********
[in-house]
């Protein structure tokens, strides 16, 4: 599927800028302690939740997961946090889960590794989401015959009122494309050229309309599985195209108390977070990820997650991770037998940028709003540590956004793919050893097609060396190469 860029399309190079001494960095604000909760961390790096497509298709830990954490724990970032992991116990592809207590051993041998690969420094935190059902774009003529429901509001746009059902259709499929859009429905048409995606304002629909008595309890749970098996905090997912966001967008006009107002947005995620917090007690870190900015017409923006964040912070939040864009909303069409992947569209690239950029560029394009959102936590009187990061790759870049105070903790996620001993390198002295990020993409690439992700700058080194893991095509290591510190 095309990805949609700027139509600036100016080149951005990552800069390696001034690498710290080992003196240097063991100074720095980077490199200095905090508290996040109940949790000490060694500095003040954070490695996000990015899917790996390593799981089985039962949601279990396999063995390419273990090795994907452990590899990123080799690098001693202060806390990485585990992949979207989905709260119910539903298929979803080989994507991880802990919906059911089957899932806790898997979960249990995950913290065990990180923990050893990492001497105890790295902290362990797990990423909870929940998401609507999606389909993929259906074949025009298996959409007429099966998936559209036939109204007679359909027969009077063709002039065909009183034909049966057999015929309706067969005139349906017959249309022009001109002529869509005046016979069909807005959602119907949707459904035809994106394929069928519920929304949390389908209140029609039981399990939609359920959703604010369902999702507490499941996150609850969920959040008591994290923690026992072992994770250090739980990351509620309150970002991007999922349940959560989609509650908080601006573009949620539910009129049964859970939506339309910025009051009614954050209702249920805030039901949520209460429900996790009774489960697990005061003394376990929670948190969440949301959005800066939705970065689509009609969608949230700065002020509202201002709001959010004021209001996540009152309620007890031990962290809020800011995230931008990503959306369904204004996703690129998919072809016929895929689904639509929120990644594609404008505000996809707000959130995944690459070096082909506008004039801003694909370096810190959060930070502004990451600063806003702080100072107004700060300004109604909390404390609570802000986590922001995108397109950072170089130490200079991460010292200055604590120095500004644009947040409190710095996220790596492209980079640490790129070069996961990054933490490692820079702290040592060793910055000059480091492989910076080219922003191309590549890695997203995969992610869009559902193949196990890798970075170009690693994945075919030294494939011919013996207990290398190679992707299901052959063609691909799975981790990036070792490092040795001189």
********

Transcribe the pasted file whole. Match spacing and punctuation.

[in-house]
């Protein structure tokens, strides 16, 4: 599927800028302690939740997961946090889960590794989401015959009122494309050229309309599985195209108390977070990820997650991770037998940028709003540590956004793919050893097609060396190469 860029399309190079001494960095604000909760961390790096497509298709830990954490724990970032992991116990592809207590051993041998690969420094935190059902774009003529429901509001746009059902259709499929859009429905048409995606304002629909008595309890749970098996905090997912966001967008006009107002947005995620917090007690870190900015017409923006964040912070939040864009909303069409992947569209690239950029560029394009959102936590009187990061790759870049105070903790996620001993390198002295990020993409690439992700700058080194893991095509290591510190 095309990805949609700027139509600036100016080149951005990552800069390696001034690498710290080992003196240097063991100074720095980077490199200095905090508290996040109940949790000490060694500095003040954070490695996000990015899917790996390593799981089985039962949601279990396999063995390419273990090795994907452990590899990123080799690098001693202060806390990485585990992949979207989905709260119910539903298929979803080989994507991880802990919906059911089957899932806790898997979960249990995950913290065990990180923990050893990492001497105890790295902290362990797990990423909870929940998401609507999606389909993929259906074949025009298996959409007429099966998936559209036939109204007679359909027969009077063709002039065909009183034909049966057999015929309706067969005139349906017959249309022009001109002529869509005046016979069909807005959602119907949707459904035809994106394929069928519920929304949390389908209140029609039981399990939609359920959703604010369902999702507490499941996150609850969920959040008591994290923690026992072992994770250090739980990351509620309150970002991007999922349940959560989609509650908080601006573009949620539910009129049964859970939506339309910025009051009614954050209702249920805030039901949520209460429900996790009774489960697990005061003394376990929670948190969440949301959005800066939705970065689509009609969608949230700065002020509202201002709001959010004021209001996540009152309620007890031990962290809020800011995230931008990503959306369904204004996703690129998919072809016929895929689904639509929120990644594609404008505000996809707000959130995944690459070096082909506008004039801003694909370096810190959060930070502004990451600063806003702080100072107004700060300004109604909390404390609570802000986590922001995108397109950072170089130490200079991460010292200055604590120095500004644009947040409190710095996220790596492209980079640490790129070069996961990054933490490692820079702290040592060793910055000059480091492989910076080219922003191309590549890695997203995969992610869009559902193949196990890798970075170009690693994945075919030294494939011919013996207990290398190679992707299901052959063609691909799975981790990036070792490092040795001189």